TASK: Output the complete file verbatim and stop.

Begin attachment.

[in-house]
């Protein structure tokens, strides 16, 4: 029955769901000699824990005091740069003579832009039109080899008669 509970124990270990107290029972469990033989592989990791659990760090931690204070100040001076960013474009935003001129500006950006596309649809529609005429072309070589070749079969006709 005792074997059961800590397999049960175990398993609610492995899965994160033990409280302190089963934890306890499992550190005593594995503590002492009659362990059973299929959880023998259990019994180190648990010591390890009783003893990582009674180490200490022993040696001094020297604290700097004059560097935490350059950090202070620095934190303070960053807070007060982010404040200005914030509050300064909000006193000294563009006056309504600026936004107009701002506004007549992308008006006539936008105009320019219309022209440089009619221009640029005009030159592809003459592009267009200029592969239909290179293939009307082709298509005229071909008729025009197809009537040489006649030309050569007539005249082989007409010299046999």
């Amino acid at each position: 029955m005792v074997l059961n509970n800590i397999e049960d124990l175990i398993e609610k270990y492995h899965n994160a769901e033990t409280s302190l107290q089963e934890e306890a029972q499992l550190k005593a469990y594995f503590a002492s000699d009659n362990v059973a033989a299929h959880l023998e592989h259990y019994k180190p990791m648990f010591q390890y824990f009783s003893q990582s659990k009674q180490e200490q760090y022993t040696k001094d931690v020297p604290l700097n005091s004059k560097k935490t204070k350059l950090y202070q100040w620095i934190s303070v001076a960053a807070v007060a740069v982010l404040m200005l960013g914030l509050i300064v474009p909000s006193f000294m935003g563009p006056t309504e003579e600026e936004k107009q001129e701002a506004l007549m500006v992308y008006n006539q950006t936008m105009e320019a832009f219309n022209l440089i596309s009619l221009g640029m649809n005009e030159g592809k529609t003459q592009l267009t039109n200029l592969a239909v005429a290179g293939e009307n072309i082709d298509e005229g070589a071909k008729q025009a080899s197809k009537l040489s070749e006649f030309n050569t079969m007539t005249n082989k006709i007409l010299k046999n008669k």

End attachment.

[in-house]
């Protein structure tokens, strides 16, 4: 029955769901000699824990005091740069003579832009039109080899008669 509970124990270990107290029972469990033989592989990791659990760090931690204070100040001076960013474009935003001129500006950006596309649809529609005429072309070589070749079969006709 005792074997059961800590397999049960175990398993609610492995899965994160033990409280302190089963934890306890499992550190005593594995503590002492009659362990059973299929959880023998259990019994180190648990010591390890009783003893990582009674180490200490022993040696001094020297604290700097004059560097935490350059950090202070620095934190303070960053807070007060982010404040200005914030509050300064909000006193000294563009006056309504600026936004107009701002506004007549992308008006006539936008105009320019219309022209440089009619221009640029005009030159592809003459592009267009200029592969239909290179293939009307082709298509005229071909008729025009197809009537040489006649030309050569007539005249082989007409010299046999």
């Amino acid at each position: 029955m005792v074997l059961n509970n800590i397999e049960d124990l175990i398993e609610k270990y492995h899965n994160a769901e033990t409280s302190l107290q089963e934890e306890a029972q499992l550190k005593a469990y594995f503590a002492s000699d009659n362990v059973a033989a299929h959880l023998e592989h259990y019994k180190p990791m648990f010591q390890y824990f009783s003893q990582s659990k009674q180490e200490q760090y022993t040696k001094d931690v020297p604290l700097n005091s004059k560097k935490t204070k350059l950090y202070q100040w620095i934190s303070v001076a960053a807070v007060a740069v982010l404040m200005l960013g914030l509050i300064v474009p909000s006193f000294m935003g563009p006056t309504e003579e600026e936004k107009q001129e701002a506004l007549m500006v992308y008006n006539q950006t936008m105009e320019a832009f219309n022209l440089i596309s009619l221009g640029m649809n005009e030159g592809k529609t003459q592009l267009t039109n200029l592969a239909v005429a290179g293939e009307n072309i082709d298509e005229g070589a071909k008729q025009a080899s197809k009537l040489s070749e006649f030309n050569t079969m007539t005249n082989k006709i007409l010299k046999n008669k």